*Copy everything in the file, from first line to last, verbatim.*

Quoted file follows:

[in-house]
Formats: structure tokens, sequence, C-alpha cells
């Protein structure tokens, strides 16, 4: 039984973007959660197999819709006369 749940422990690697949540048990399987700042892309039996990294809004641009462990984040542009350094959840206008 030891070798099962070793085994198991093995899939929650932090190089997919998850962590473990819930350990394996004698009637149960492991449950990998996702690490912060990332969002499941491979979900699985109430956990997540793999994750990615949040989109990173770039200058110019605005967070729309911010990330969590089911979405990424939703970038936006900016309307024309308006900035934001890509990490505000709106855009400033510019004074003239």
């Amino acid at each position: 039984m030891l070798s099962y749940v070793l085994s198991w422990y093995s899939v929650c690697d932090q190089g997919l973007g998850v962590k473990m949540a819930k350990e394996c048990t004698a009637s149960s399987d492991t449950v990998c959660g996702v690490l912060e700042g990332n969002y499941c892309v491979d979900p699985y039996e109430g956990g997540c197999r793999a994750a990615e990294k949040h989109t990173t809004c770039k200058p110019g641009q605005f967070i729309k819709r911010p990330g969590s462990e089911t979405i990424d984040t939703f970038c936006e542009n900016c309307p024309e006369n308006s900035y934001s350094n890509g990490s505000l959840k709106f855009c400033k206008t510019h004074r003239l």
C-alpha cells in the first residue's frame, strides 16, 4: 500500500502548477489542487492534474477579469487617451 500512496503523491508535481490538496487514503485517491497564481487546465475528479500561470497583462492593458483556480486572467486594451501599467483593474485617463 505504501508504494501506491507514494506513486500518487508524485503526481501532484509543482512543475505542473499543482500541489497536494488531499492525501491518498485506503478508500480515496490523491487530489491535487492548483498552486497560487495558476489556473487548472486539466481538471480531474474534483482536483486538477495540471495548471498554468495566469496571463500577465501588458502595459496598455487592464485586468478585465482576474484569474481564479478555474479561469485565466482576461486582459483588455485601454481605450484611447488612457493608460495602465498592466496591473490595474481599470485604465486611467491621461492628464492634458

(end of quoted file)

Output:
[in-house]
Formats: structure tokens, sequence, C-alpha cells
């Protein structure tokens, strides 16, 4: 039984973007959660197999819709006369 749940422990690697949540048990399987700042892309039996990294809004641009462990984040542009350094959840206008 030891070798099962070793085994198991093995899939929650932090190089997919998850962590473990819930350990394996004698009637149960492991449950990998996702690490912060990332969002499941491979979900699985109430956990997540793999994750990615949040989109990173770039200058110019605005967070729309911010990330969590089911979405990424939703970038936006900016309307024309308006900035934001890509990490505000709106855009400033510019004074003239």
């Amino acid at each position: 039984m030891l070798s099962y749940v070793l085994s198991w422990y093995s899939v929650c690697d932090q190089g997919l973007g998850v962590k473990m949540a819930k350990e394996c048990t004698a009637s149960s399987d492991t449950v990998c959660g996702v690490l912060e700042g990332n969002y499941c892309v491979d979900p699985y039996e109430g956990g997540c197999r793999a994750a990615e990294k949040h989109t990173t809004c770039k200058p110019g641009q605005f967070i729309k819709r911010p990330g969590s462990e089911t979405i990424d984040t939703f970038c936006e542009n900016c309307p024309e006369n308006s900035y934001s350094n890509g990490s505000l959840k709106f855009c400033k206008t510019h004074r003239l």
C-alpha cells in the first residue's frame, strides 16, 4: 500500500502548477489542487492534474477579469487617451 500512496503523491508535481490538496487514503485517491497564481487546465475528479500561470497583462492593458483556480486572467486594451501599467483593474485617463 505504501508504494501506491507514494506513486500518487508524485503526481501532484509543482512543475505542473499543482500541489497536494488531499492525501491518498485506503478508500480515496490523491487530489491535487492548483498552486497560487495558476489556473487548472486539466481538471480531474474534483482536483486538477495540471495548471498554468495566469496571463500577465501588458502595459496598455487592464485586468478585465482576474484569474481564479478555474479561469485565466482576461486582459483588455485601454481605450484611447488612457493608460495602465498592466496591473490595474481599470485604465486611467491621461492628464492634458